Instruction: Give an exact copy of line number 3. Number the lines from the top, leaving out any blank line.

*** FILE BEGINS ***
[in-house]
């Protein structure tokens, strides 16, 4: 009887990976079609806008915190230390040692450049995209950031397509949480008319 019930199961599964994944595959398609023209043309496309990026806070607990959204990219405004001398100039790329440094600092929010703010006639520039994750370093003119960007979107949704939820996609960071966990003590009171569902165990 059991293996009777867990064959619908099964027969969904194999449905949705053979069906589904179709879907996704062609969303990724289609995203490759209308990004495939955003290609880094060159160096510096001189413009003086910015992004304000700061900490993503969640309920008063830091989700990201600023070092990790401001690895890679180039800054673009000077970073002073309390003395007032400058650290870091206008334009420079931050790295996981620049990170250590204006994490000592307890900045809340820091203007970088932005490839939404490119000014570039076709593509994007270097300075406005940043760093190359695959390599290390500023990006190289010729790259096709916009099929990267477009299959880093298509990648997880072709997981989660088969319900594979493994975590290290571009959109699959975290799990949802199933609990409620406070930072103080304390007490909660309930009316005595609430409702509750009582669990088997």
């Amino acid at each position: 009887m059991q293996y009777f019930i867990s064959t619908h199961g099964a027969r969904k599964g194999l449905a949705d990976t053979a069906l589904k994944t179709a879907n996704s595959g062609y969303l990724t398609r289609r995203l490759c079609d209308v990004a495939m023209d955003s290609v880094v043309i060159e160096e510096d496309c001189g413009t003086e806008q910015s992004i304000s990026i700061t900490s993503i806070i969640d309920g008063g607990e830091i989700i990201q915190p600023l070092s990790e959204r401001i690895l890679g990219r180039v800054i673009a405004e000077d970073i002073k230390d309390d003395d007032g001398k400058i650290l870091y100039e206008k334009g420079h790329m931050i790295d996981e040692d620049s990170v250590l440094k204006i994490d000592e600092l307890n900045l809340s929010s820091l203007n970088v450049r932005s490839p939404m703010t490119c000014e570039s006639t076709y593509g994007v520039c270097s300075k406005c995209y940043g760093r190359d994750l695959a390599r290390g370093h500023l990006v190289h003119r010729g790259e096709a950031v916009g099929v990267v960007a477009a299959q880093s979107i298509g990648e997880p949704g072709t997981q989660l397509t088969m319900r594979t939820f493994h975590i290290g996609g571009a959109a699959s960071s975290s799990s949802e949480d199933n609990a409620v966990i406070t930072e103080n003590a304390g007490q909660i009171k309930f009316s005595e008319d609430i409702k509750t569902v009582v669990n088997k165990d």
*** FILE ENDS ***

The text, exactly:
């Amino acid at each position: 009887m059991q293996y009777f019930i867990s064959t619908h199961g099964a027969r969904k599964g194999l449905a949705d990976t053979a069906l589904k994944t179709a879907n996704s595959g062609y969303l990724t398609r289609r995203l490759c079609d209308v990004a495939m023209d955003s290609v880094v043309i060159e160096e510096d496309c001189g413009t003086e806008q910015s992004i304000s990026i700061t900490s993503i806070i969640d309920g008063g607990e830091i989700i990201q915190p600023l070092s990790e959204r401001i690895l890679g990219r180039v800054i673009a405004e000077d970073i002073k230390d309390d003395d007032g001398k400058i650290l870091y100039e206008k334009g420079h790329m931050i790295d996981e040692d620049s990170v250590l440094k204006i994490d000592e600092l307890n900045l809340s929010s820091l203007n970088v450049r932005s490839p939404m703010t490119c000014e570039s006639t076709y593509g994007v520039c270097s300075k406005c995209y940043g760093r190359d994750l695959a390599r290390g370093h500023l990006v190289h003119r010729g790259e096709a950031v916009g099929v990267v960007a477009a299959q880093s979107i298509g990648e997880p949704g072709t997981q989660l397509t088969m319900r594979t939820f493994h975590i290290g996609g571009a959109a699959s960071s975290s799990s949802e949480d199933n609990a409620v966990i406070t930072e103080n003590a304390g007490q909660i009171k309930f009316s005595e008319d609430i409702k509750t569902v009582v669990n088997k165990d």